JPMorgan did not respond to a request for comment.

In contrast, during the first year of the Obama administration, small businesses shuttered due to lackluster sales and a lack of credit, foreclosures surged, and credit contracted at one of the quickest rates on record.

"Why wasn't the Fed providing these same sweetheart deals to the American people?" asked Warren Gunnels, senior policy adviser to Sanders. "The Fed was practicing socialism for the rich, powerful and the connected, while the federal government was promoting rugged individualism to everyone else."

At the time, Fed officials said its bailout programs were necessary to restart the flow of credit. If money couldn't flow to lenders, households and businesses would be next. Even more layoffs and foreclosures could have ensued, officials argued.

Lending, however, decreased, according to Fed and Federal Deposit Insurance Corporation data. Mortgage rates dropped, but mortgages were harder to come by. Credit card lines were slashed. Loans were called in. New financing plunged. In 2009, outstanding credit to U.S. households declined by $234.5 billion. For non-corporate businesses, credit plunged $296.1 billion, Fed data show.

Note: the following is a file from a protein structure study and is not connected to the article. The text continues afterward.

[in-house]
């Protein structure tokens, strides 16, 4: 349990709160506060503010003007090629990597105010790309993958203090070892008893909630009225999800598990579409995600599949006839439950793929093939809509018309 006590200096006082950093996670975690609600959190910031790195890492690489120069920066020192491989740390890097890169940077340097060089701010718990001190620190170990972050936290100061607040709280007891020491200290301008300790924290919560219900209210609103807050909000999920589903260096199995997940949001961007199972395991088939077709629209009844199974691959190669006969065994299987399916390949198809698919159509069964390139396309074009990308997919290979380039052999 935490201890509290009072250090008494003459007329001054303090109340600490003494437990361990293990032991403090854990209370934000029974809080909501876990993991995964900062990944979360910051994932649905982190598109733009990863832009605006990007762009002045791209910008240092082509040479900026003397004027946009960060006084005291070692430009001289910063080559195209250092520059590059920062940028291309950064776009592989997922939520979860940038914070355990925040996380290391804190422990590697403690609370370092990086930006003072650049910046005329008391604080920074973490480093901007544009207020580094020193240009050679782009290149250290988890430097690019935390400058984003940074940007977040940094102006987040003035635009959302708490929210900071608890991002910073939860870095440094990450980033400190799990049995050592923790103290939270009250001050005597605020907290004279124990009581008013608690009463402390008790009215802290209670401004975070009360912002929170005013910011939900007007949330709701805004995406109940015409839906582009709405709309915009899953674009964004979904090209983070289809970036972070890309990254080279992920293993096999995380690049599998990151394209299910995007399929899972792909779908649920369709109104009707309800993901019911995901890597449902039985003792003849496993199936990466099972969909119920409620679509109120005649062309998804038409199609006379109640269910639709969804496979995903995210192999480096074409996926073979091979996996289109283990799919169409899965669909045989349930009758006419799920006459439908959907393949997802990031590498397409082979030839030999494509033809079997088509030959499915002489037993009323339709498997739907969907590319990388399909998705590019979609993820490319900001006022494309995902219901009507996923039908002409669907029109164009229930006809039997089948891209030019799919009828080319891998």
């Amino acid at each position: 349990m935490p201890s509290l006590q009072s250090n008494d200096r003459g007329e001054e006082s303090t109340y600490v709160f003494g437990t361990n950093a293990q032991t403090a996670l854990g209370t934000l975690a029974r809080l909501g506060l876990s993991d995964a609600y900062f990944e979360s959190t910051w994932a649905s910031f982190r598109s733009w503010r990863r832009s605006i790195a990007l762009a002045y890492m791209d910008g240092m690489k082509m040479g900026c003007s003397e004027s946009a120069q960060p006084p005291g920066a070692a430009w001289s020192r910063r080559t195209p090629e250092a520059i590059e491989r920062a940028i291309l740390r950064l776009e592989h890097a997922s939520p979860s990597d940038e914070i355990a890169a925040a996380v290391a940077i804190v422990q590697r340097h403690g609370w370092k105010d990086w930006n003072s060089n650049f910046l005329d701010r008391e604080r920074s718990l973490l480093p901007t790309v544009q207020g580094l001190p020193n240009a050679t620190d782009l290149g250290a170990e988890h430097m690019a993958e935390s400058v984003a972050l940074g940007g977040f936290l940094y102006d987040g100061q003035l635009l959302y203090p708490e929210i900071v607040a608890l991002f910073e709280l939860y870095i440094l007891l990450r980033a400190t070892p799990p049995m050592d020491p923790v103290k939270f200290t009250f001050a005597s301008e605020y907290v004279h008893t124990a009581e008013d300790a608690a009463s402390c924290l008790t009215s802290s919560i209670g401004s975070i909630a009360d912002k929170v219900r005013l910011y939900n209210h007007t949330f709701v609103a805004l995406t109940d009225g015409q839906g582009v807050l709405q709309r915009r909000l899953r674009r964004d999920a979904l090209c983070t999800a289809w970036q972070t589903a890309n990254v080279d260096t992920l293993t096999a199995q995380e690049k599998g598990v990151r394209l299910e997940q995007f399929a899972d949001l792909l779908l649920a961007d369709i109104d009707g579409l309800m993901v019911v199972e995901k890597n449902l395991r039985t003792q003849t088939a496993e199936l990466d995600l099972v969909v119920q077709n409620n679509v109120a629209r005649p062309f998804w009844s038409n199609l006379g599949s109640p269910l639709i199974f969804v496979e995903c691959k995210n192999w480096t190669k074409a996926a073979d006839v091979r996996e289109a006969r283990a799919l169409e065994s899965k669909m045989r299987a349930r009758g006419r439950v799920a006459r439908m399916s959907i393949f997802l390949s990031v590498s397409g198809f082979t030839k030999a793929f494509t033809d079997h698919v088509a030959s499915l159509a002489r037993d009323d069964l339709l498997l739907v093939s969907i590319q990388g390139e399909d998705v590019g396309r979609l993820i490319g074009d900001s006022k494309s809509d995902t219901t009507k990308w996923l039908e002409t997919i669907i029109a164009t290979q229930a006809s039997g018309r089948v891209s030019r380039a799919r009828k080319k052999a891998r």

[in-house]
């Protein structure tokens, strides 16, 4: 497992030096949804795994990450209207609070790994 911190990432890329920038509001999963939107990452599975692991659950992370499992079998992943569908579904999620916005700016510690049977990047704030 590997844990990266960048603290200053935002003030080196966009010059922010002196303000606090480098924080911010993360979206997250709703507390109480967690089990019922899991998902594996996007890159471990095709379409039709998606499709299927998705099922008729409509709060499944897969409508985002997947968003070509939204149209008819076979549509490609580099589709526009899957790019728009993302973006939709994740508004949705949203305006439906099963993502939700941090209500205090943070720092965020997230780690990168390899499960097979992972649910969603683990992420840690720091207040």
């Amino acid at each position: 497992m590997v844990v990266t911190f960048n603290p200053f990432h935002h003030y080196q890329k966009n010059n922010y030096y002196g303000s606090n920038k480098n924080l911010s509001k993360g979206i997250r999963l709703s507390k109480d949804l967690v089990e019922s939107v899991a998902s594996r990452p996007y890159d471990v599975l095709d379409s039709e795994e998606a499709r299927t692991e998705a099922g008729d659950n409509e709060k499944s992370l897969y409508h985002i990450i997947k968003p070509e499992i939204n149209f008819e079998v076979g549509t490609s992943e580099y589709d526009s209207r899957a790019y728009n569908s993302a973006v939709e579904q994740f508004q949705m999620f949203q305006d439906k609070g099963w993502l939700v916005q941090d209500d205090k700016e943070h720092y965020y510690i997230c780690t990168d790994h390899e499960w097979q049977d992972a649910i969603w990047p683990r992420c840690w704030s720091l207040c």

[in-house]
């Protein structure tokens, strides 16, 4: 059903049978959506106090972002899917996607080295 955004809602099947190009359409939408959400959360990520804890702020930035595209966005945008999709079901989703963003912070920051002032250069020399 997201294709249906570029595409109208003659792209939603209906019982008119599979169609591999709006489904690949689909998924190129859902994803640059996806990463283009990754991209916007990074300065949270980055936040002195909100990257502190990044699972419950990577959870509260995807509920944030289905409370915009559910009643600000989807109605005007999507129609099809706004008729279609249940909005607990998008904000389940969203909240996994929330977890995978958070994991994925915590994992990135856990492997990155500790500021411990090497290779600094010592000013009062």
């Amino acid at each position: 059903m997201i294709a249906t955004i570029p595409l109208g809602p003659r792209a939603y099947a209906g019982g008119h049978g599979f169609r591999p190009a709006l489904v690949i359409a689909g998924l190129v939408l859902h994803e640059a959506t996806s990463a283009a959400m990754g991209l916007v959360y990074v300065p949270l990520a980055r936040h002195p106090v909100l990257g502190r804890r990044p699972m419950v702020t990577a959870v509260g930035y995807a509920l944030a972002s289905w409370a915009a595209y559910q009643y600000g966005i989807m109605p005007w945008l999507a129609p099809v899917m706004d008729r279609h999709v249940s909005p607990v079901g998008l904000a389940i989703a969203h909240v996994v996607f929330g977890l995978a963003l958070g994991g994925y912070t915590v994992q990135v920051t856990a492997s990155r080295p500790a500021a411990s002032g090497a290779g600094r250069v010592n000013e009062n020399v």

Sanders said the spread between firms' borrowing rates and their lending rates to Uncle Sam amounted to "free money." For Bank of America during the third quarter of 2009, the spread was nearly 3 percent.

Dubrowski countered by pointing out that Bank of America "extended $184 billion in credit to individuals and businesses" during that time.

The author of the CRS report, Marc Labonte, cautioned that "correlation does not prove causation."

"There is no information available on how banks used specific funds borrowed from the Federal Reserve," he wrote.

The Federal Reserve declined to comment.

Via the Huffington Post

Andy Semple

Speak without fear and question with boldness.

Fight of the Century: Keynes vs. Hayek Round Two

Our longstanding readers will remember that one of the posts we opened Menzies House with was the amzingly awesome Hayek Keynes Rap, produced by Professor Roberts from GMU and award winning producer John Papola.

Well, there're back for round two for the Fight of the Century! And it's bigger and better than even the first video! Check it out below, and particularly eagle-eyed Menzies House reader might just recognise a familiar face making a couple of cameo appearances…